Detection of Botnets Using Honeypots and P2P Botnets

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Rajab Challoo & Raghavendra Kotapalli

Detection of Botnets Using Honeypots and P2P Botnets
Rajab Challoo
Dept. of Electrical Engineering & Computer Science Texas A&M University Kingsville Kingsville, 78363-8202, USA

Raghavendra Kotapalli
Dept. of Electrical Engineering & Computer Science Texas A&M University Kingsville Kingsville, 78363-8202, USA

Abstract A “botnet” is a group of compromised computers connected to a network, which can be used for both recognition and illicit financial gain, and it is controlled by an attacker (bot-herder). One of the counter measures proposed in recent developments is the “Honeypot”. The attacker who would be aware of the Honeypot, would take adequate steps to maintain the botnet and hence attack the Honeypot (Infected Honeypot). In this paper we propose a method to remove the infected Honeypot by constructing a peer-to-peer structured botnet which would detect the uninfected Honeypot and use it to detect botnets originally used by the attacker. Our simulation results show that our method is very effective and can detect the botnets that are intended to malign the network. Keywords: Peer-to-peer network, Botnet, Honeypot, Hijacking.

The Increase in the Internet malware in the recent attacks have attracted considerable amount of attraction towards botnets. Some of them include Email spamming, Key logging, click fraud and traffic sniffing [1]. Recently detected dangerous botnets include Mariposa (2008), officla (2009) and TDSS (2010). The scatter attacks done by the bot controllers using a program called bot which communicates with other botnets and receive the commands from Command and Control servers [3]. As the traditional botnets, which are designed to operate from a central source (bot-attackers machine) which can be shutdown if the source is pin-pointed by the security agencies, bot masters use or resort to peer to peer (P2P) botnets which do not have a centralized source and can grow at an alarming speed. For example, botnet Oficla can spam up to 3.6 billion targets per day [4]. In this paper we show how the use of a combination of Honeypots and Peer to Peer botnet to defend the attacks from other botnets. In order to improve the efficacy in defending against such malicious attacks, one needs to analyze the botnets from a bot-attackers perspective. This would require a study of basic structure of botnet and the network. The antivirus approach, of signature based detection of removing one bot or virus at a time works at host level but when bot-attackers use polymorphic methods creating new instances using the botcodes, evasion from antivirus becomes complicated. Security experts monitor Command and Control (C&C) traffic so as to detect an entire network which is infected, this is done to extenuate the botnet problem on a large scale by identifying the C&C channel[5]. Once a C&C channel is identified by the defenders, entire botnet could be captured by the defenders[3]. After botnet is captured, botmasters move to an advanced technique.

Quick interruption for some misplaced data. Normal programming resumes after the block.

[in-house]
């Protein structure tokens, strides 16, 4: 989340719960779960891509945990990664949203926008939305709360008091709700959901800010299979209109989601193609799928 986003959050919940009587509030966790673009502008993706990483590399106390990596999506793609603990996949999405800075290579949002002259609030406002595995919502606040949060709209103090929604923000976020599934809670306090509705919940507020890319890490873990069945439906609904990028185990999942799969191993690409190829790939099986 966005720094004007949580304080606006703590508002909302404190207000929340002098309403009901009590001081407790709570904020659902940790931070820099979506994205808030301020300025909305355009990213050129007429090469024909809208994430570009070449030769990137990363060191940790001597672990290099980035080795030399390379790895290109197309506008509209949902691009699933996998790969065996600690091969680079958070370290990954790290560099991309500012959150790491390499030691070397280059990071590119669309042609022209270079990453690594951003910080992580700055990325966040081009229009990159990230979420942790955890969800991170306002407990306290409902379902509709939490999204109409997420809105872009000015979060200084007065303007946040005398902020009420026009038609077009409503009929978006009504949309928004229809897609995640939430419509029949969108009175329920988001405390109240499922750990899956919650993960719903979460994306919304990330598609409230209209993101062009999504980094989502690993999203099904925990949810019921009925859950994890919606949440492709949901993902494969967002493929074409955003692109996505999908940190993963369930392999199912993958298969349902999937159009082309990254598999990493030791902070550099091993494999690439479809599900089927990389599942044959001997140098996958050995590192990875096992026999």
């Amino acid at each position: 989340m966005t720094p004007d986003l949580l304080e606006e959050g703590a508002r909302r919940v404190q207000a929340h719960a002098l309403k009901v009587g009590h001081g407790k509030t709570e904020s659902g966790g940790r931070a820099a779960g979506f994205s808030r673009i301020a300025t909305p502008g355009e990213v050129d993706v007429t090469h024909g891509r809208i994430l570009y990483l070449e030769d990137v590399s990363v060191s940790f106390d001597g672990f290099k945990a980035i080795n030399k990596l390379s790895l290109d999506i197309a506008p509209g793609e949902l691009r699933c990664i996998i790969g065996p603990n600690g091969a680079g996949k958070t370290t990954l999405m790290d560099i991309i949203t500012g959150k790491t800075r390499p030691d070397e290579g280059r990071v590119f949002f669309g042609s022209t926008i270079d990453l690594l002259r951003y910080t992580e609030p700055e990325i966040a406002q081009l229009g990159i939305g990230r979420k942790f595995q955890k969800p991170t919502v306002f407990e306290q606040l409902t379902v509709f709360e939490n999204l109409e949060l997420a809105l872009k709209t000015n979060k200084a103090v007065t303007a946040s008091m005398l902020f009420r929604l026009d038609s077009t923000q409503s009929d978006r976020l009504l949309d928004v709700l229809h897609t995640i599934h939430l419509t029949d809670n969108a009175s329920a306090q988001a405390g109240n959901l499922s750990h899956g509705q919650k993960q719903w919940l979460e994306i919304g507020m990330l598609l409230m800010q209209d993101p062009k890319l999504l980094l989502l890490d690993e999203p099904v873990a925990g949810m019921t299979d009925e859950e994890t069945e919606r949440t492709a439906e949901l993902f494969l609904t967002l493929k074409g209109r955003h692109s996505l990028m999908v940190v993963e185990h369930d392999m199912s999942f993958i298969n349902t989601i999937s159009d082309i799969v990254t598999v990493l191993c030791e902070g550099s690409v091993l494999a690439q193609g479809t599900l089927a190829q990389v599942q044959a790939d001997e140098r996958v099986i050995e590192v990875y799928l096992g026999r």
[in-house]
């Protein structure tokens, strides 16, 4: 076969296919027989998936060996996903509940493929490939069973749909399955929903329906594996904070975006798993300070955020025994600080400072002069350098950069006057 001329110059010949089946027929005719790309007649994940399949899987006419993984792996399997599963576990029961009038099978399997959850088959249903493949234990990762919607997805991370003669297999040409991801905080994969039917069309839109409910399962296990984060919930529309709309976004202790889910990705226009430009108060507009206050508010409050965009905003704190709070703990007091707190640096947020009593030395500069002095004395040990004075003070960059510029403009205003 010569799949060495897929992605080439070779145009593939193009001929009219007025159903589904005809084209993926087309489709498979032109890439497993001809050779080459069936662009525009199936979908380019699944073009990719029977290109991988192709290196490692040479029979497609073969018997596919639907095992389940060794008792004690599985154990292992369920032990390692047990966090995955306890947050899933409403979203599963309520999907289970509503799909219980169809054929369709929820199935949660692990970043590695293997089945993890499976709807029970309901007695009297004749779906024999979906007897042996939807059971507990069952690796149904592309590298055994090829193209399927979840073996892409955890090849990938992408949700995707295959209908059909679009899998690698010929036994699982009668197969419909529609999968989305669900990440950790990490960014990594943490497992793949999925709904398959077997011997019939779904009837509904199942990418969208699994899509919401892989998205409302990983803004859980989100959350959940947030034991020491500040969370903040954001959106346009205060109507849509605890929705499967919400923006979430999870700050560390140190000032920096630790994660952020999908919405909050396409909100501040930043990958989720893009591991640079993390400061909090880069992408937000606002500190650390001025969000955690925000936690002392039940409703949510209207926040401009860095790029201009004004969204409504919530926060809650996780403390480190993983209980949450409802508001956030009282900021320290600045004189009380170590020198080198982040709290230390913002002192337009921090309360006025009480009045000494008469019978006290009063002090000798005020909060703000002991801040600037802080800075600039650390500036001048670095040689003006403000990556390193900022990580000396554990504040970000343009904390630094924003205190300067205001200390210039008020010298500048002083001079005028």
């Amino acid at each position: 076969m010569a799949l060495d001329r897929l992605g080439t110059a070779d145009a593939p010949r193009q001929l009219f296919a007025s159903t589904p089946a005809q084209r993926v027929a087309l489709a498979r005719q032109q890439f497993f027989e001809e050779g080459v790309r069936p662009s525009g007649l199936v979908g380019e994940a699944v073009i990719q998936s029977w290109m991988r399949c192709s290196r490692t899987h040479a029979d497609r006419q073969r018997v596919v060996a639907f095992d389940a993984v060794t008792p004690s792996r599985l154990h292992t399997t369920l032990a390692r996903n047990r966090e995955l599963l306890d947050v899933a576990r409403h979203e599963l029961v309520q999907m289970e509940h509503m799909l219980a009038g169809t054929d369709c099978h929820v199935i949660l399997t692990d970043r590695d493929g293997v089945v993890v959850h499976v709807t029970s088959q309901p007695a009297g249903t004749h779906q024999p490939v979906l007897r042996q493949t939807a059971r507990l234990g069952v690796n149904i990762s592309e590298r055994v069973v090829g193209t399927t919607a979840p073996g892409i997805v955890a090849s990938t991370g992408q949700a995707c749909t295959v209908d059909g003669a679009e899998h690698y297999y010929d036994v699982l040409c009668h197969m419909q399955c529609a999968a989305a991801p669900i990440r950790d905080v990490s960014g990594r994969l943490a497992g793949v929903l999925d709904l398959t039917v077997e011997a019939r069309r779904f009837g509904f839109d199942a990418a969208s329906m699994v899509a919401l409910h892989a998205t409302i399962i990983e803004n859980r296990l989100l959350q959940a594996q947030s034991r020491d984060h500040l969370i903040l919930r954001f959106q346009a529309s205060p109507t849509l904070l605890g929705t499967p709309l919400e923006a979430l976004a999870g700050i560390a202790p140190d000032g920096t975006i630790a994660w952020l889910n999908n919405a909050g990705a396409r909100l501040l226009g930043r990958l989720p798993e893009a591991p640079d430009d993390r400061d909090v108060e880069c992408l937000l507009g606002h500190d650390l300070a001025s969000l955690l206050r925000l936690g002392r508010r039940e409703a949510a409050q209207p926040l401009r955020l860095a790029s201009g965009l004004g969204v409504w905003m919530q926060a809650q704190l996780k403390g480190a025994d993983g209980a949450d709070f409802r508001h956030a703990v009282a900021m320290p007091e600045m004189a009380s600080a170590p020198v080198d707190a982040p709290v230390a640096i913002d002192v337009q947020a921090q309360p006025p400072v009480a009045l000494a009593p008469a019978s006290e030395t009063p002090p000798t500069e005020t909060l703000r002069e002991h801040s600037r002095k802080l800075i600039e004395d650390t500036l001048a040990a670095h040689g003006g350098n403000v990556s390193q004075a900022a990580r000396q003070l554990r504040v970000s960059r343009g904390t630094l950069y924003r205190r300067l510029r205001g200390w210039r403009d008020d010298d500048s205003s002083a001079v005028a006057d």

International Journal of Computer Science and Security (IJCSS), Volume (5) : Issue (5) : 2011


Rajab Challoo & Raghavendra Kotapalli

To mitigate the botnet problem, the command and control mechanism has been under study which determines the structure of C&C botnets that can monitor, hijack and shutdown the network. Defenders can however shutdown the entire C&C channel and prevent the attack [5]. In P2P botnets there is no central point for controlling the botnets. The servant bots act as client and servers [6], and accept both incoming and outgoing connections whereas the client bots do not accept incoming connections. Servant bots alone are added to the peer-lists. All bots including both client and server bots contact the servant bots to retrieve the commands [4]. 2.1 Types of Botnets Bots are basically classified into three types based on botnet...
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